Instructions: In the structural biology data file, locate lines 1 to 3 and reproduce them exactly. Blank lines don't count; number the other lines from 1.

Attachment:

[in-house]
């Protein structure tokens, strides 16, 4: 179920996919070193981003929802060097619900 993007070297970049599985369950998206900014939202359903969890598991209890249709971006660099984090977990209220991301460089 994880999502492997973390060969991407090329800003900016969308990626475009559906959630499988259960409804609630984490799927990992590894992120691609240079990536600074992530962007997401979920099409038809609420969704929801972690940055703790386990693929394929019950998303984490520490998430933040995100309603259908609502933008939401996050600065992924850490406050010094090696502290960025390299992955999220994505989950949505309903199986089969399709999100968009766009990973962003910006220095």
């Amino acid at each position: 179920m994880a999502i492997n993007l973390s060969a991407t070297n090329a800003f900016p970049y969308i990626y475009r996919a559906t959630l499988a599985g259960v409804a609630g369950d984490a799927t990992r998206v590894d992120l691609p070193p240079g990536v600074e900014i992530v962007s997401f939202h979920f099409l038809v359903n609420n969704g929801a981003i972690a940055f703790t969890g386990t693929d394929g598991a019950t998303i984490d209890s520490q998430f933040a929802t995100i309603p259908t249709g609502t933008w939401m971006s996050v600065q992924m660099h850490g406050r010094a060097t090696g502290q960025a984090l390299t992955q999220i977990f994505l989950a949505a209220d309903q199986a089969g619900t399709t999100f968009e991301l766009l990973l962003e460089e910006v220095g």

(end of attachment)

[in-house]
């Protein structure tokens, strides 16, 4: 179920996919070193981003929802060097619900 993007070297970049599985369950998206900014939202359903969890598991209890249709971006660099984090977990209220991301460089 994880999502492997973390060969991407090329800003900016969308990626475009559906959630499988259960409804609630984490799927990992590894992120691609240079990536600074992530962007997401979920099409038809609420969704929801972690940055703790386990693929394929019950998303984490520490998430933040995100309603259908609502933008939401996050600065992924850490406050010094090696502290960025390299992955999220994505989950949505309903199986089969399709999100968009766009990973962003910006220095």
């Amino acid at each position: 179920m994880a999502i492997n993007l973390s060969a991407t070297n090329a800003f900016p970049y969308i990626y475009r996919a559906t959630l499988a599985g259960v409804a609630g369950d984490a799927t990992r998206v590894d992120l691609p070193p240079g990536v600074e900014i992530v962007s997401f939202h979920f099409l038809v359903n609420n969704g929801a981003i972690a940055f703790t969890g386990t693929d394929g598991a019950t998303i984490d209890s520490q998430f933040a929802t995100i309603p259908t249709g609502t933008w939401m971006s996050v600065q992924m660099h850490g406050r010094a060097t090696g502290q960025a984090l390299t992955q999220i977990f994505l989950a949505a209220d309903q199986a089969g619900t399709t999100f968009e991301l766009l990973l962003e460089e910006v220095g």